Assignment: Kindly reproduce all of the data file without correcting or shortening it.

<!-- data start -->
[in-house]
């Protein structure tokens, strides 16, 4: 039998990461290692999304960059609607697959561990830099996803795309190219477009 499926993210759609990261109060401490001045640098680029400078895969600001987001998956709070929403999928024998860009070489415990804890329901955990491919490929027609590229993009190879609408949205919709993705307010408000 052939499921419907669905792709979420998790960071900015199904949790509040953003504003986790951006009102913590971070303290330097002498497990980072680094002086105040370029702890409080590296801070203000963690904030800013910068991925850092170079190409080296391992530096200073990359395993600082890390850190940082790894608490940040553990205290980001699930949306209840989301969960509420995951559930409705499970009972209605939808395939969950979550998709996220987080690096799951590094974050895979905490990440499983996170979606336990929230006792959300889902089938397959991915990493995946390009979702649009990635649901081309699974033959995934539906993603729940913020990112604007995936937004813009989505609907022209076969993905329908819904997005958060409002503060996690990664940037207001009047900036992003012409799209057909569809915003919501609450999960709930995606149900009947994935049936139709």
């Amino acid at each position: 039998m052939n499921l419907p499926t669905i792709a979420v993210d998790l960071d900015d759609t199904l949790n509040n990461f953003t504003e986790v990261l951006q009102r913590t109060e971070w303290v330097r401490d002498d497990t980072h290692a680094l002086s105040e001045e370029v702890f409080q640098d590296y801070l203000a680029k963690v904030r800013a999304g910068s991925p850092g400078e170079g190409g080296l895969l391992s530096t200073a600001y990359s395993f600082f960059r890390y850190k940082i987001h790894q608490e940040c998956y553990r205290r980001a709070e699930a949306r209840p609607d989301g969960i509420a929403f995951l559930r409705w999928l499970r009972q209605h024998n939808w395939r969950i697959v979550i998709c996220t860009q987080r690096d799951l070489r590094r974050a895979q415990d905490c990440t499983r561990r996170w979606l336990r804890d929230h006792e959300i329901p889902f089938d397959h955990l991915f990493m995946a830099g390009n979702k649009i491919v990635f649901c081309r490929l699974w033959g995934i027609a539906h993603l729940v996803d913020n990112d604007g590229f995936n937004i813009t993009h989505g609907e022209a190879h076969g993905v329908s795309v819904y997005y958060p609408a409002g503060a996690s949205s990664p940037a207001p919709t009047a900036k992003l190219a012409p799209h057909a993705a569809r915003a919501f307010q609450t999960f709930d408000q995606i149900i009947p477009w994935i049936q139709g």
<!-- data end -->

[in-house]
């Protein structure tokens, strides 16, 4: 039998990461290692999304960059609607697959561990830099996803795309190219477009 499926993210759609990261109060401490001045640098680029400078895969600001987001998956709070929403999928024998860009070489415990804890329901955990491919490929027609590229993009190879609408949205919709993705307010408000 052939499921419907669905792709979420998790960071900015199904949790509040953003504003986790951006009102913590971070303290330097002498497990980072680094002086105040370029702890409080590296801070203000963690904030800013910068991925850092170079190409080296391992530096200073990359395993600082890390850190940082790894608490940040553990205290980001699930949306209840989301969960509420995951559930409705499970009972209605939808395939969950979550998709996220987080690096799951590094974050895979905490990440499983996170979606336990929230006792959300889902089938397959991915990493995946390009979702649009990635649901081309699974033959995934539906993603729940913020990112604007995936937004813009989505609907022209076969993905329908819904997005958060409002503060996690990664940037207001009047900036992003012409799209057909569809915003919501609450999960709930995606149900009947994935049936139709």
């Amino acid at each position: 039998m052939n499921l419907p499926t669905i792709a979420v993210d998790l960071d900015d759609t199904l949790n509040n990461f953003t504003e986790v990261l951006q009102r913590t109060e971070w303290v330097r401490d002498d497990t980072h290692a680094l002086s105040e001045e370029v702890f409080q640098d590296y801070l203000a680029k963690v904030r800013a999304g910068s991925p850092g400078e170079g190409g080296l895969l391992s530096t200073a600001y990359s395993f600082f960059r890390y850190k940082i987001h790894q608490e940040c998956y553990r205290r980001a709070e699930a949306r209840p609607d989301g969960i509420a929403f995951l559930r409705w999928l499970r009972q209605h024998n939808w395939r969950i697959v979550i998709c996220t860009q987080r690096d799951l070489r590094r974050a895979q415990d905490c990440t499983r561990r996170w979606l336990r804890d929230h006792e959300i329901p889902f089938d397959h955990l991915f990493m995946a830099g390009n979702k649009i491919v990635f649901c081309r490929l699974w033959g995934i027609a539906h993603l729940v996803d913020n990112d604007g590229f995936n937004i813009t993009h989505g609907e022209a190879h076969g993905v329908s795309v819904y997005y958060p609408a409002g503060a996690s949205s990664p940037a207001p919709t009047a900036k992003l190219a012409p799209h057909a993705a569809r915003a919501f307010q609450t999960f709930d408000q995606i149900i009947p477009w994935i049936q139709g």